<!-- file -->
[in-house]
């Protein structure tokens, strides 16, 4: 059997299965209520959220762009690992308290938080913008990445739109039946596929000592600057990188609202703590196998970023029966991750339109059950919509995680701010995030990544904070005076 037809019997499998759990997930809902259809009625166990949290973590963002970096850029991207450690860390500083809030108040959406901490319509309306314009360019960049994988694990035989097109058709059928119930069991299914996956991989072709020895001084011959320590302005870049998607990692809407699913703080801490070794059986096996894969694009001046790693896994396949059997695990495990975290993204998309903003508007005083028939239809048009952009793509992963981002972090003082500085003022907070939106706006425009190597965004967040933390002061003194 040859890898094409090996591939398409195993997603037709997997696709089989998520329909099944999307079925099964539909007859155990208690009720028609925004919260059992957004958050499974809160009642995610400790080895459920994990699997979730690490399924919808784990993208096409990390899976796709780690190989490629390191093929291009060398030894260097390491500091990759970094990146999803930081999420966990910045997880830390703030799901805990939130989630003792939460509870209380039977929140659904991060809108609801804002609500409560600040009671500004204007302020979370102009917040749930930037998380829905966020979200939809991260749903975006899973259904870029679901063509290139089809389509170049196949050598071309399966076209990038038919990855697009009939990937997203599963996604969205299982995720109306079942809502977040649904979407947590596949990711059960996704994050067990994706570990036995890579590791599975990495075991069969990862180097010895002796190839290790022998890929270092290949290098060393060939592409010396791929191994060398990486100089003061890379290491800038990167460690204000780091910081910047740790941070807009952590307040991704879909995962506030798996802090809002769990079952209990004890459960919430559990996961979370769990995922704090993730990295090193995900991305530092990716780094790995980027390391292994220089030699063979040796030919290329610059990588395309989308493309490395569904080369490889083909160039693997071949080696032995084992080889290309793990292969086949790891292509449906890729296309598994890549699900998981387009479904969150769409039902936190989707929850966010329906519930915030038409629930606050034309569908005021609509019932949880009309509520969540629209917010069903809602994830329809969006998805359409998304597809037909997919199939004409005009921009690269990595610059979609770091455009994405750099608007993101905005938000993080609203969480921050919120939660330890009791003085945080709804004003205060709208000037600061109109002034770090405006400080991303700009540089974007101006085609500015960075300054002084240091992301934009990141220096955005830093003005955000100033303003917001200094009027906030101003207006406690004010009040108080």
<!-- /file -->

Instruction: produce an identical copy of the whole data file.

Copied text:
[in-house]
């Protein structure tokens, strides 16, 4: 059997299965209520959220762009690992308290938080913008990445739109039946596929000592600057990188609202703590196998970023029966991750339109059950919509995680701010995030990544904070005076 037809019997499998759990997930809902259809009625166990949290973590963002970096850029991207450690860390500083809030108040959406901490319509309306314009360019960049994988694990035989097109058709059928119930069991299914996956991989072709020895001084011959320590302005870049998607990692809407699913703080801490070794059986096996894969694009001046790693896994396949059997695990495990975290993204998309903003508007005083028939239809048009952009793509992963981002972090003082500085003022907070939106706006425009190597965004967040933390002061003194 040859890898094409090996591939398409195993997603037709997997696709089989998520329909099944999307079925099964539909007859155990208690009720028609925004919260059992957004958050499974809160009642995610400790080895459920994990699997979730690490399924919808784990993208096409990390899976796709780690190989490629390191093929291009060398030894260097390491500091990759970094990146999803930081999420966990910045997880830390703030799901805990939130989630003792939460509870209380039977929140659904991060809108609801804002609500409560600040009671500004204007302020979370102009917040749930930037998380829905966020979200939809991260749903975006899973259904870029679901063509290139089809389509170049196949050598071309399966076209990038038919990855697009009939990937997203599963996604969205299982995720109306079942809502977040649904979407947590596949990711059960996704994050067990994706570990036995890579590791599975990495075991069969990862180097010895002796190839290790022998890929270092290949290098060393060939592409010396791929191994060398990486100089003061890379290491800038990167460690204000780091910081910047740790941070807009952590307040991704879909995962506030798996802090809002769990079952209990004890459960919430559990996961979370769990995922704090993730990295090193995900991305530092990716780094790995980027390391292994220089030699063979040796030919290329610059990588395309989308493309490395569904080369490889083909160039693997071949080696032995084992080889290309793990292969086949790891292509449906890729296309598994890549699900998981387009479904969150769409039902936190989707929850966010329906519930915030038409629930606050034309569908005021609509019932949880009309509520969540629209917010069903809602994830329809969006998805359409998304597809037909997919199939004409005009921009690269990595610059979609770091455009994405750099608007993101905005938000993080609203969480921050919120939660330890009791003085945080709804004003205060709208000037600061109109002034770090405006400080991303700009540089974007101006085609500015960075300054002084240091992301934009990141220096955005830093003005955000100033303003917001200094009027906030101003207006406690004010009040108080």